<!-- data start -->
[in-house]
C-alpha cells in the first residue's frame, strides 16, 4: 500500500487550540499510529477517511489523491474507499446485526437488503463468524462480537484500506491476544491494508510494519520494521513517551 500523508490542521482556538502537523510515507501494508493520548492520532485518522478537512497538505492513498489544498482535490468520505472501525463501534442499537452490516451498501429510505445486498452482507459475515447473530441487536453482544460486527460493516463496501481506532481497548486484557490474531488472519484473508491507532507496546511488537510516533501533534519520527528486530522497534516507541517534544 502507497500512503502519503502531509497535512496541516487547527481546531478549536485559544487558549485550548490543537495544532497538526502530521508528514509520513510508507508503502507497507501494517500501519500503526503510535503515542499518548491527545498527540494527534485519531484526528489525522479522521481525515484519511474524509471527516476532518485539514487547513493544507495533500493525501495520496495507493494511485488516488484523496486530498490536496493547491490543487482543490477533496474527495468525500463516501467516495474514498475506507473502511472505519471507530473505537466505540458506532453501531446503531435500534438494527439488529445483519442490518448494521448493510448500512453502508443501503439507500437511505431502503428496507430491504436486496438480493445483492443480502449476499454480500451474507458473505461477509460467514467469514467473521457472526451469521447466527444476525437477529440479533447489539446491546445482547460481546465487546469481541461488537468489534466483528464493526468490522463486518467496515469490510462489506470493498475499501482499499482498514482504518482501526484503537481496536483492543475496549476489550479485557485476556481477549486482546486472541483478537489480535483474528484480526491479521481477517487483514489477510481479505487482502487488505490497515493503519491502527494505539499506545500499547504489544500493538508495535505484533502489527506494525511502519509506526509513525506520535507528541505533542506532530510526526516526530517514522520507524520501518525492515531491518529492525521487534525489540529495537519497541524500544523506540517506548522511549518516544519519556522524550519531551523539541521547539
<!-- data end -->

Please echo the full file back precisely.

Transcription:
[in-house]
C-alpha cells in the first residue's frame, strides 16, 4: 500500500487550540499510529477517511489523491474507499446485526437488503463468524462480537484500506491476544491494508510494519520494521513517551 500523508490542521482556538502537523510515507501494508493520548492520532485518522478537512497538505492513498489544498482535490468520505472501525463501534442499537452490516451498501429510505445486498452482507459475515447473530441487536453482544460486527460493516463496501481506532481497548486484557490474531488472519484473508491507532507496546511488537510516533501533534519520527528486530522497534516507541517534544 502507497500512503502519503502531509497535512496541516487547527481546531478549536485559544487558549485550548490543537495544532497538526502530521508528514509520513510508507508503502507497507501494517500501519500503526503510535503515542499518548491527545498527540494527534485519531484526528489525522479522521481525515484519511474524509471527516476532518485539514487547513493544507495533500493525501495520496495507493494511485488516488484523496486530498490536496493547491490543487482543490477533496474527495468525500463516501467516495474514498475506507473502511472505519471507530473505537466505540458506532453501531446503531435500534438494527439488529445483519442490518448494521448493510448500512453502508443501503439507500437511505431502503428496507430491504436486496438480493445483492443480502449476499454480500451474507458473505461477509460467514467469514467473521457472526451469521447466527444476525437477529440479533447489539446491546445482547460481546465487546469481541461488537468489534466483528464493526468490522463486518467496515469490510462489506470493498475499501482499499482498514482504518482501526484503537481496536483492543475496549476489550479485557485476556481477549486482546486472541483478537489480535483474528484480526491479521481477517487483514489477510481479505487482502487488505490497515493503519491502527494505539499506545500499547504489544500493538508495535505484533502489527506494525511502519509506526509513525506520535507528541505533542506532530510526526516526530517514522520507524520501518525492515531491518529492525521487534525489540529495537519497541524500544523506540517506548522511549518516544519519556522524550519531551523539541521547539